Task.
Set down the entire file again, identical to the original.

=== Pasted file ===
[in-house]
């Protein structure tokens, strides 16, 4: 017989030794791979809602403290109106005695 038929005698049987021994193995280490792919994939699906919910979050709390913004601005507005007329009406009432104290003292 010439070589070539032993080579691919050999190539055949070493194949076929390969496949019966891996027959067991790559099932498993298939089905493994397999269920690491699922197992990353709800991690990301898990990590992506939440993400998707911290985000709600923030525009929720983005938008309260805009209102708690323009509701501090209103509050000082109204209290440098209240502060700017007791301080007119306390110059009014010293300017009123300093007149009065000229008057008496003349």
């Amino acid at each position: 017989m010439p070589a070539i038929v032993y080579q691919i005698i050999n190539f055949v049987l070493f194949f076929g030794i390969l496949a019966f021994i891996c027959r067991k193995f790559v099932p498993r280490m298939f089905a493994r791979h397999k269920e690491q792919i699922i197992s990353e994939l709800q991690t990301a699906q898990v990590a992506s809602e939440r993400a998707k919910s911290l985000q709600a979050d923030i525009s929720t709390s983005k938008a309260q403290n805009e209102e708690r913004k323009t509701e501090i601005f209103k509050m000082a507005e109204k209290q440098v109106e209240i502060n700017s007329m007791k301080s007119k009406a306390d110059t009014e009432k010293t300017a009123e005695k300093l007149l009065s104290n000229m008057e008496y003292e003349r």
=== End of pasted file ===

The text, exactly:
[in-house]
């Protein structure tokens, strides 16, 4: 017989030794791979809602403290109106005695 038929005698049987021994193995280490792919994939699906919910979050709390913004601005507005007329009406009432104290003292 010439070589070539032993080579691919050999190539055949070493194949076929390969496949019966891996027959067991790559099932498993298939089905493994397999269920690491699922197992990353709800991690990301898990990590992506939440993400998707911290985000709600923030525009929720983005938008309260805009209102708690323009509701501090209103509050000082109204209290440098209240502060700017007791301080007119306390110059009014010293300017009123300093007149009065000229008057008496003349």
């Amino acid at each position: 017989m010439p070589a070539i038929v032993y080579q691919i005698i050999n190539f055949v049987l070493f194949f076929g030794i390969l496949a019966f021994i891996c027959r067991k193995f790559v099932p498993r280490m298939f089905a493994r791979h397999k269920e690491q792919i699922i197992s990353e994939l709800q991690t990301a699906q898990v990590a992506s809602e939440r993400a998707k919910s911290l985000q709600a979050d923030i525009s929720t709390s983005k938008a309260q403290n805009e209102e708690r913004k323009t509701e501090i601005f209103k509050m000082a507005e109204k209290q440098v109106e209240i502060n700017s007329m007791k301080s007119k009406a306390d110059t009014e009432k010293t300017a009123e005695k300093l007149l009065s104290n000229m008057e008496y003292e003349r």